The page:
Note: This is part 3 of a series of proclaiming the Word of God as a lector, who reads the 1st and/or 2nd Scripture passages at Mass. Check out the beginning entry on reading the Bible. For an overview of Ignatian prayer, click here.
In Paragraph 75 of the Spiritual Exercises, St. Ignatius of Loyola writes, “With mind raised high, [I] consider that God our Lord beholds me.”
St. Ignatius teaches us that the first step in prayer is to consider how God looks at me. We must always remember that God looks at us with love. Any thought that God looks with anger or indifference is a lie. God creates us out of his bountiful love and loves us with that love. “And Jesus looking upon him loved him” (Mark 10:21).
We must always remember that prayer is NOT a mental exercise. It’s a loving conversation between God and me. We’re spending time with a good friend. For example, couples sometimes don’t need to say much. They can just enjoy being in the presence of the other and gaze at each other. God is a person, not a nameless force. He thinks, he cares and he loves. He wants to spend with you in prayer.
If you can attend Perpetual Adoration or pray at a church, sit before the Blessed Sacrament. Br. Jonathon Hank, OMV gives a talk about the gaze of the Eucharistic face of Jesus.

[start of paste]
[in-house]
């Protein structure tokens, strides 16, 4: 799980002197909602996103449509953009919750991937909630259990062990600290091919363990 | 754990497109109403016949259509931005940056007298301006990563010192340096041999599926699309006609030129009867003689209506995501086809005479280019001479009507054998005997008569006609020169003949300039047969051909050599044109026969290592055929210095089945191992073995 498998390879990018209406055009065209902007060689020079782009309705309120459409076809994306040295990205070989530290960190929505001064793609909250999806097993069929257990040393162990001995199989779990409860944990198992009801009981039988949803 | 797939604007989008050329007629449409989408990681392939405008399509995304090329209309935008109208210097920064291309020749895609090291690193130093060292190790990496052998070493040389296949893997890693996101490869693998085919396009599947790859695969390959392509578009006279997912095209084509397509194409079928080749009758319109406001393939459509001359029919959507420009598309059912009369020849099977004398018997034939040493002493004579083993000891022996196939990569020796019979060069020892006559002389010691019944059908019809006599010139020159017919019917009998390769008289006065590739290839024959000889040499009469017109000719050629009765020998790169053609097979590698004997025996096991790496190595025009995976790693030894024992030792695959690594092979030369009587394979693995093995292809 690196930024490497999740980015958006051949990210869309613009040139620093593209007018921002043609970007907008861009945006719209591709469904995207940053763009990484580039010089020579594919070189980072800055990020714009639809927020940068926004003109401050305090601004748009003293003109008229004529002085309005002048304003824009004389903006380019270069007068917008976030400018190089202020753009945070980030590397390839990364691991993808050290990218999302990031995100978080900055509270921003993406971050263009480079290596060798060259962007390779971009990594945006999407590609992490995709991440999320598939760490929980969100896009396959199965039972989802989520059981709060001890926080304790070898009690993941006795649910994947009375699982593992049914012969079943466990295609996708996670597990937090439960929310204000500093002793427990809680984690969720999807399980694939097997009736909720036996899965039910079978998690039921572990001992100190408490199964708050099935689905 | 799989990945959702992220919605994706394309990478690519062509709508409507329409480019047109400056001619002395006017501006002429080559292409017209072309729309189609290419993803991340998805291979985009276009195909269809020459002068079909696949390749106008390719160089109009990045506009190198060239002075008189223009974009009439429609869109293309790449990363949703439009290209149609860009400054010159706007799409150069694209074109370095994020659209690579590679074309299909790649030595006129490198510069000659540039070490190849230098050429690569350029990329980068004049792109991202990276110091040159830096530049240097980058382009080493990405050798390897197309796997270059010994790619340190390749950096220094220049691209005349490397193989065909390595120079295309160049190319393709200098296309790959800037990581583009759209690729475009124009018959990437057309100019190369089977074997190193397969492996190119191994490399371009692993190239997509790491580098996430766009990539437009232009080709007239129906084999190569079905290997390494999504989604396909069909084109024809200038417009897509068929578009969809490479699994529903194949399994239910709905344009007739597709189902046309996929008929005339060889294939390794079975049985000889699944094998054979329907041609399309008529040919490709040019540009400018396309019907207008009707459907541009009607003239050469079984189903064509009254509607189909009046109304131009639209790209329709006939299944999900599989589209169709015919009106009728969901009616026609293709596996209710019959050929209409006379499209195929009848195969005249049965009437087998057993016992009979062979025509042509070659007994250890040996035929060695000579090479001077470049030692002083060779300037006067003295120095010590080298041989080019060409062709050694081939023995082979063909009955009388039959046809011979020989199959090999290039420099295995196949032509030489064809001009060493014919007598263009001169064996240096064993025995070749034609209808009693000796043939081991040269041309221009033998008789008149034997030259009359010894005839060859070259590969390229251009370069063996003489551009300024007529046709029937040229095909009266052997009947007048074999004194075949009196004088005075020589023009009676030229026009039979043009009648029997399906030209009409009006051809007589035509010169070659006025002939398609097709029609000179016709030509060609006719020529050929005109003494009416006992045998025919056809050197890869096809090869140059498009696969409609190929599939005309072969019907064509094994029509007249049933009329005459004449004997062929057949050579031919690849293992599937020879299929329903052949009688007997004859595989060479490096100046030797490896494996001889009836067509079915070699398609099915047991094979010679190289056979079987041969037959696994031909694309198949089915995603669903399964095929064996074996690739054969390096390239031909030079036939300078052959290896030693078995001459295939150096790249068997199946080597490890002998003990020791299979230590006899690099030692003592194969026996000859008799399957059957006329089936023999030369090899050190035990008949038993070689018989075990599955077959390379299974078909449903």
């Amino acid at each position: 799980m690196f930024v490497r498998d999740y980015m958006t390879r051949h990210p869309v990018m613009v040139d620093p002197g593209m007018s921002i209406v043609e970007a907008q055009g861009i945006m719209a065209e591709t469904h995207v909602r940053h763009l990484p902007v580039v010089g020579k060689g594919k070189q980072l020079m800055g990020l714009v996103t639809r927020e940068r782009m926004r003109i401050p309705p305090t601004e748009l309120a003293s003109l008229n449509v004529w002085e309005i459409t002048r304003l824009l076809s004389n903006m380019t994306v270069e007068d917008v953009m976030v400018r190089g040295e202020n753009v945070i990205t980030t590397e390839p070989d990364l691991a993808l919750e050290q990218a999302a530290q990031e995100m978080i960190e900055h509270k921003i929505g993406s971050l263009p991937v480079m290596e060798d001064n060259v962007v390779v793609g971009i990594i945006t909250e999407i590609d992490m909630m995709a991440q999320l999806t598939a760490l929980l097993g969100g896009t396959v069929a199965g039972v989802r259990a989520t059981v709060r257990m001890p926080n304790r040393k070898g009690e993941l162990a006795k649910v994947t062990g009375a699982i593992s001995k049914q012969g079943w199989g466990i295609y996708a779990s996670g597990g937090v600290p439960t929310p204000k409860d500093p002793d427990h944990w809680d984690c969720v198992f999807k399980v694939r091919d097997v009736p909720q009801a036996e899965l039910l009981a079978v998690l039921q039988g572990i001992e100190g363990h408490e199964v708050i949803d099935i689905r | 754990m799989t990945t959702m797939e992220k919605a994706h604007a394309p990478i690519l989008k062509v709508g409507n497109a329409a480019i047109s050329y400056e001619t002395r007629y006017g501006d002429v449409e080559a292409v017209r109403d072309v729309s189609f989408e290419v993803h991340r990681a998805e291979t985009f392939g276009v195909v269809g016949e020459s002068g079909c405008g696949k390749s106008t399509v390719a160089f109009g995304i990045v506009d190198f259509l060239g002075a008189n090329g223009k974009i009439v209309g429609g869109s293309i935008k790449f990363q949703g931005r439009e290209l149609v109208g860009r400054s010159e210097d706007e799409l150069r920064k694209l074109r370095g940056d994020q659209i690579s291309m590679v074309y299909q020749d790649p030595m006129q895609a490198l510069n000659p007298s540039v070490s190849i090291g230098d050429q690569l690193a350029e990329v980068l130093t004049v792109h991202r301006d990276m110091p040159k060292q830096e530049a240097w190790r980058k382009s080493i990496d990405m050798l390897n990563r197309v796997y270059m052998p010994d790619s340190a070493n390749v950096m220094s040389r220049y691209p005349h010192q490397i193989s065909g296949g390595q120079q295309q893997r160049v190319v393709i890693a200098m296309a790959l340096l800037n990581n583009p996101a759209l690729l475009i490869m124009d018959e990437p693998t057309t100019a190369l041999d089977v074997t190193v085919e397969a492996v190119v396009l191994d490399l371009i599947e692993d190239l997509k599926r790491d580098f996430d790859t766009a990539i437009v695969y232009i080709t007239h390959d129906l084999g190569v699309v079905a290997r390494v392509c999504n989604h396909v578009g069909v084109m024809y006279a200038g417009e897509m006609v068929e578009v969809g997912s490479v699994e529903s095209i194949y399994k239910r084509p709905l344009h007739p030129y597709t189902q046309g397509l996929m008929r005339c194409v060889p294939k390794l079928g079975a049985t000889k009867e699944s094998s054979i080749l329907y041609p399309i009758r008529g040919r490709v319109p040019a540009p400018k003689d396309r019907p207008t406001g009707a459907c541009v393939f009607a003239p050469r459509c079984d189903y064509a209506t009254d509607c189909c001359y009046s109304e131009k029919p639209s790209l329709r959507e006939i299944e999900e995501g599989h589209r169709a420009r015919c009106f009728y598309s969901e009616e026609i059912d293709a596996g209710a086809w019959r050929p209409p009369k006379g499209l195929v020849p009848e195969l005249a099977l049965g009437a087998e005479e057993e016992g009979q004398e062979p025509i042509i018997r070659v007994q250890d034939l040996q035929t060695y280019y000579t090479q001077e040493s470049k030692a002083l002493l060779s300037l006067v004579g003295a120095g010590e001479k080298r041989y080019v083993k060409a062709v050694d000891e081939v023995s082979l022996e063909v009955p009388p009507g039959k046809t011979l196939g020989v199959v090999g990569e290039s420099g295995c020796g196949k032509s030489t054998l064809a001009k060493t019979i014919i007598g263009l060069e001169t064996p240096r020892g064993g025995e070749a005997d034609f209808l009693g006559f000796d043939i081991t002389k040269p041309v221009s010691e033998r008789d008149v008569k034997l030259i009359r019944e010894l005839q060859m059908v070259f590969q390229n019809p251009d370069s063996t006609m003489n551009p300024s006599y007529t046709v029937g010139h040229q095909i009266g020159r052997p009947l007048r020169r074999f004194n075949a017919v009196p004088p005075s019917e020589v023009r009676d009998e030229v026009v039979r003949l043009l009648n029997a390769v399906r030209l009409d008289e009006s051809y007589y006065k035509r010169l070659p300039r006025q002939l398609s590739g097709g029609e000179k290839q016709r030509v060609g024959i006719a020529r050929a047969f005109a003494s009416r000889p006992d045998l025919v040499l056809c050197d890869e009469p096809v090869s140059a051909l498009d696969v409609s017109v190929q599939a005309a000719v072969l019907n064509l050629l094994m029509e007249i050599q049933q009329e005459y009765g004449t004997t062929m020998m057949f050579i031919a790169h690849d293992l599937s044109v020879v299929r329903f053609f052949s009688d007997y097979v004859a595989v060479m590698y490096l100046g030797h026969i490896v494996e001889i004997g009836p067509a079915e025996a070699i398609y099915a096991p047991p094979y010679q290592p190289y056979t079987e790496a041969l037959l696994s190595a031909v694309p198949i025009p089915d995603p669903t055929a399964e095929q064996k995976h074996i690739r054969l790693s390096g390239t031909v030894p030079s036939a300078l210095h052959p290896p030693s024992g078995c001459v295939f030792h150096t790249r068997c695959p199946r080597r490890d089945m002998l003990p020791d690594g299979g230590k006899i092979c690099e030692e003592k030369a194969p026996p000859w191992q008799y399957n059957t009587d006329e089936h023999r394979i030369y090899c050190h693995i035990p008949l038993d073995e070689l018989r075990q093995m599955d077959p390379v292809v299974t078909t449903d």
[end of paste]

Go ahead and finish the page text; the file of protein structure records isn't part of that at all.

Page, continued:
If you can’t, choose any image of Jesus (Divine Mercy, Sacred Heart, Good Shepherd, Christ Pantocrator). Begin to let Jesus’ eyes of love look at you. The time can be short or long. St. Ignatius recommends the length of an Our Father. Time yourself when you pray the Our Father calmly and peacefully.
If you’re a beginner, spend your scheduled 5-10 minutes, letting Jesus look at you with love. Then you can end with the Our Father. Let his gaze of love pierce your heart.
For Scripture passages and reflection questions, you can refer to the first and second parts of the Divine Mercy retreat hosted by Deacon Paul and me on April 18-19, 2020.
2 thoughts on “Ignatian prayer: God’s gaze of love”
[…] I will consider how God our Lord looks upon me with great love. […]
[…] It summarizes our experience in prayer. The Lord’s Prayer reaffirms God as the Father looking at us with love and the desire for His will to be done. We ask him for graces (e.g. physical and spiritual […]